Growing up in Ohio in the 1970’s I experienced the oil price shocks of 1973 and 1979 and reflected on the sheer inefficiency that exists in the production of energy. Interested in addressing that inefficiency, I obtained my college degree in Chemical Engineering and in a short time co-led the first enhanced oil recovery project in the Alaskan Prudhoe Bay Oil Field. My ordinary life took me to San Fransico and Alaska where I was exposed to a variety of spiritual practices and the wonders of nature. Though on reflection I clearly see where the opportunities existed to pursue the ancient teachings, my path lead through the sublime presence of being in nature and usually in a physically challenging activity such as skiing, climbing, sailing etc. These peak experiences took me, if only temporarily, to a state beyond myself and encouraged me to come back for more.
Along the way, I balanced life with adventure. In the late 1980’s I made a transition from a pure engineering career to a career focused on the economics of energy. I obtained an advanced degree from Stanford and then traveled the world for a year which was to that point my most significant education. Traveling on a budget put me very close to the host culture and I was fascinated to see the different types of conditioning that led to one cultural view point versus another. It is often easier to see the cultural conditioning in others, but after a year, my biggest culture shock was returning to the consumerism of the United States.
For the next 30 years I combined my knowledge of the energy extraction industry and international relations and worked in the identification and execution of exploration and production projects in more that 30 countries. I eventually led a major oil company’s activity as country manager in Ecuador and then in Russia. I far preferred Ecuador for its warm and outgoing culture.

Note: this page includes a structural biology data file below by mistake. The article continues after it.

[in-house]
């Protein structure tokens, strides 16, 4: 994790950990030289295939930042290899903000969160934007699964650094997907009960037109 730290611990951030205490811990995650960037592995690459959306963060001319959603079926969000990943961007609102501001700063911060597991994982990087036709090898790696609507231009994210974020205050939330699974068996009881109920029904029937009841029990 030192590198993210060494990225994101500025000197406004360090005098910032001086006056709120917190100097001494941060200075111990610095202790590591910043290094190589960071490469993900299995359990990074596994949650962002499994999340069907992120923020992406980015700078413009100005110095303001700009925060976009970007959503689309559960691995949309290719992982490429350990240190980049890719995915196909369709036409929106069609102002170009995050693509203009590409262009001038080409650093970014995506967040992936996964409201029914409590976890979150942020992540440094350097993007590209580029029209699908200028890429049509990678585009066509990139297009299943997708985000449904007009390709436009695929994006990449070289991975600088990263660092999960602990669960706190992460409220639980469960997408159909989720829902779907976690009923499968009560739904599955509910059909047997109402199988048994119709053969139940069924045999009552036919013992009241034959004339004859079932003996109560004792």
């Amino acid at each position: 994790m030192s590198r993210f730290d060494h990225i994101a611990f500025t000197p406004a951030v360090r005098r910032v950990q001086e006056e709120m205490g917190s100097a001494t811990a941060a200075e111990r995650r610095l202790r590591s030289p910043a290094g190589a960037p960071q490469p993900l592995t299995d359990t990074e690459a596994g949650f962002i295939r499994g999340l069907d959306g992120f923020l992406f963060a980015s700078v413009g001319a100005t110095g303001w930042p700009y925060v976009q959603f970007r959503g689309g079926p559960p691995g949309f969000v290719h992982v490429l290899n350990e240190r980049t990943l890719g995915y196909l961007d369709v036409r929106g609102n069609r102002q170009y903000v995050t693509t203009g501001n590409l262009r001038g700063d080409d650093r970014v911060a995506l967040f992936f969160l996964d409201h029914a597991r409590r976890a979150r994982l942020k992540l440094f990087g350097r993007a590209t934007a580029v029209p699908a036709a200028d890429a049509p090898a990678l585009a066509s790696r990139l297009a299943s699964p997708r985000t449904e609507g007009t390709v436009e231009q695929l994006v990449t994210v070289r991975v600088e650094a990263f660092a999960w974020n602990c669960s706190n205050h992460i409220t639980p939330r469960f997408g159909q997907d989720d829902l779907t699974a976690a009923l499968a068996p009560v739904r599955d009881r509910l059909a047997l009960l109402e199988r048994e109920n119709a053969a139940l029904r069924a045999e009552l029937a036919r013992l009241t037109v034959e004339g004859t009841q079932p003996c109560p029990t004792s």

Unfortunately, or perhaps fortunately, in 2008 I suffered a rather severe concussion in a ski accident and experienced moderate traumatic brain injury. I also developed a serious case of sciatica. As life would unfold, these two injuries set the stage for a committed yoga practice to address the sciatica and an unrefined meditation practice, as I went to an ashram in the Bahamas which led me to an undeniable meditative experience that bordered on bliss. Through Hatha Yoga and meta and mindfulness meditation, I developed without much specific intent, a rather strong ability to concentrate. It seemed to be the perfect self arising practice to address both my sciatica and traumatic brain injury. At that point I described my practice as self medication through meditation. It worked while I was on the pillow but it only had a half live of several hours. I think that had I not been introduced to the natural state of the mind by Dan Brown, I would have been stuck in a bliss mindfulness mediative practice for years.
The Pointing Out Way meditative practice that Dan has tailored for the western practitioner enables direct introduction to the natural state of the mind. Dan’s transmission of the Bonpo/Dzogchen teachings also helps one refine his or her practice. Dan and Geshe Sonam, at the direction of His Holiness Menri Trizin the 33rd, have translated a number of the Bonpo Dzogchen practices and I truly hope these practices will prove very beneficial to the many westerners who are drawn to the teachings.